In front of the black vortex, the warriors confront Xande and defeat him. After he dies, they face the Cloud of Darkness, who was manipulating Xande without his knowledge to reduce the world to nothingness. They fail to defeat their enemy and are killed in the process. Fortunately, with the light of the five allies that had helped them before, they are revived and continue into the World of Darkness. Within, they defeat four malevolent beings, who were guarding dark counterparts of the crystals. These crystals reveal the four Warriors of the Dark, who stopped the Light from engulfing their world many years ago.

When they all face the Cloud of Darkness again, the four Warriors of the Dark sacrifice themselves so that the Warriors of Light are able to defeat their adversary. With one last battle, the Cloud of Darkness is defeated and the heroes and their allies all return to their homes. The old man returns to Amur, Alus returns to his kingdom, and Cid and Desch return home to their lovers. Sara on the other hand, does not want to leave Ingus, and stays with him a while longer. Each of the heroes end up going their own ways, with Ingus and Sara returning to Castle Sasune, Refia taking up blacksmithing again in Kazus, and Luneth and Arc returning to Ur. This conflicts slightly with the Famicom version, in which all of the main characters returned to Ur together.

Development

NES Version

NES Logo

The NES Version of Final Fantasy III was visually similar and used the same graphic system as the previous two games. However it expanded the gameplay dramatically with its introduction of the changable Job system. Another major addition was that this was the first game in the series to feature auto-targeting. In the previous two titles, a character attacking an enemy that was killed by a previous attack would simply attacking nothing, and a message would read "ineffective".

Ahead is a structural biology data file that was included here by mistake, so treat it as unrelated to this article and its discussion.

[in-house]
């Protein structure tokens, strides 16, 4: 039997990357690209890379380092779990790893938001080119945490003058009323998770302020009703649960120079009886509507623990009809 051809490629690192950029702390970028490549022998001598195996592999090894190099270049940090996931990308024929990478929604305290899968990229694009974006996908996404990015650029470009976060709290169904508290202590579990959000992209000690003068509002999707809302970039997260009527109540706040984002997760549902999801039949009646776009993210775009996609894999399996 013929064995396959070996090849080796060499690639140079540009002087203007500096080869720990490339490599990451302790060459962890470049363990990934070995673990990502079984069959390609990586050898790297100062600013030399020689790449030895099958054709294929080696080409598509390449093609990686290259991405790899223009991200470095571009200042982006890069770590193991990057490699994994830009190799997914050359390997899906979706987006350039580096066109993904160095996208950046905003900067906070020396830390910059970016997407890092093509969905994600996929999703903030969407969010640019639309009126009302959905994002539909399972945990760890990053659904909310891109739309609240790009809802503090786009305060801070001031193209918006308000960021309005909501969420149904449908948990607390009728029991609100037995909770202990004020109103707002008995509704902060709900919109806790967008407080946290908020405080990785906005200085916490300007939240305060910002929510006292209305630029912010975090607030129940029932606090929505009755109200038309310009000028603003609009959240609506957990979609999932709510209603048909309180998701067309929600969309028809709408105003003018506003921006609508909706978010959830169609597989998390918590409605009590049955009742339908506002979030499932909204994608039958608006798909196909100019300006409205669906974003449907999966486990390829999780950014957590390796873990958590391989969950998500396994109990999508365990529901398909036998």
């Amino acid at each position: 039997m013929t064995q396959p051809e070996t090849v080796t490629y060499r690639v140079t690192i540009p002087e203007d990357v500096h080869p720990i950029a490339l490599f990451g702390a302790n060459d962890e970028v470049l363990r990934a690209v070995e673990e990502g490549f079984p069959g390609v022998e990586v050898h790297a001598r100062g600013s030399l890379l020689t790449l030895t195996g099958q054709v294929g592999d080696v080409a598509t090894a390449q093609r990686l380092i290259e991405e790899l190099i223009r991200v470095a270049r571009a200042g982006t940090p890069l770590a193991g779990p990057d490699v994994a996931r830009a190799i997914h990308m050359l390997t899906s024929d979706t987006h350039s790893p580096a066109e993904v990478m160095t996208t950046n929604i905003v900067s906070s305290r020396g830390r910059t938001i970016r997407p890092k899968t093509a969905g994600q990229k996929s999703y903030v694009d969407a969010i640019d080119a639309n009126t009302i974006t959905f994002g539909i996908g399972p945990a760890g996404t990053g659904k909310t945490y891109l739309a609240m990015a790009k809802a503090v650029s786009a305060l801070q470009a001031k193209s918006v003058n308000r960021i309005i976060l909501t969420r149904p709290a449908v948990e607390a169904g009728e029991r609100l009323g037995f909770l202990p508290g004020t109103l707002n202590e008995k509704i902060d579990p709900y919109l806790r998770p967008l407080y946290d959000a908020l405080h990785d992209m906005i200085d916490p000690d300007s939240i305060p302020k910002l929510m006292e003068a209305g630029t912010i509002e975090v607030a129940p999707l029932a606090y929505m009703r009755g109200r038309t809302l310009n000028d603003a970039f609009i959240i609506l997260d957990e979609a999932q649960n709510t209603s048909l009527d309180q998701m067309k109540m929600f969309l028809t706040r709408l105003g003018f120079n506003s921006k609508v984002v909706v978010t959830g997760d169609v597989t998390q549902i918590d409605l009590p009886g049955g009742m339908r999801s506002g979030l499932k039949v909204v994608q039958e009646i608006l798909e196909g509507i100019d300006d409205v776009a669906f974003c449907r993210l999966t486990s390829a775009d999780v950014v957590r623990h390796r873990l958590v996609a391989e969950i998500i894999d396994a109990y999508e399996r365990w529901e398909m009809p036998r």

The NES version also eliminated the text heavy battle presentation of the previous games. In the previous titles, attacks, spell names, damage registered, number of hits, and other info was displayed in cascading windows at the bottom of the screen. Final Fantasy 3, however, replaced this with damage being displayed on the enemy sprite after the attack.

One notable stylistic change was that the background of all windows and menus was changed from black to blue, something that would become a staple of many games in the series.

Another major gameplay enhancement was that this was the first title to feature characters that had unique action commands in battle, such as Summon, Throw, and Jump.

Nintendo DS version

A battle in an early version of the Nintendo DS remake.

The Final Fantasy III Nintendo DS remake was first revealed to be in development on October 7, 2004, but detailed information did not emerge until a year later. Hiromichi Tanaka, one of the main designers of the original, was the head of the project as both the executive producer and director. His guidance and supervision was needed because the game was not meant to be a mere graphics update like the updates for Final Fantasy I & II: Dawn of Souls, but a total overhaul using the Nintendo DS's 3D capabilities even though the layout of the dungeons and towns would remain identical to the original. Ryosuke Aiba, the art director of Final Fantasy XI, was hired as the new art director. Akihiko Yoshida was hired to revamp previous character designs, and the game changed the main characters into developed characters. The characters were given default names: Luneth (Runesu), Arc (Arukuu), Refia (Refia) and Ingus (Inguzu), Luneth, Arc and Ingus being male and Refia being female. The characters were given their own background and development, but it would not change anything in the main storyline.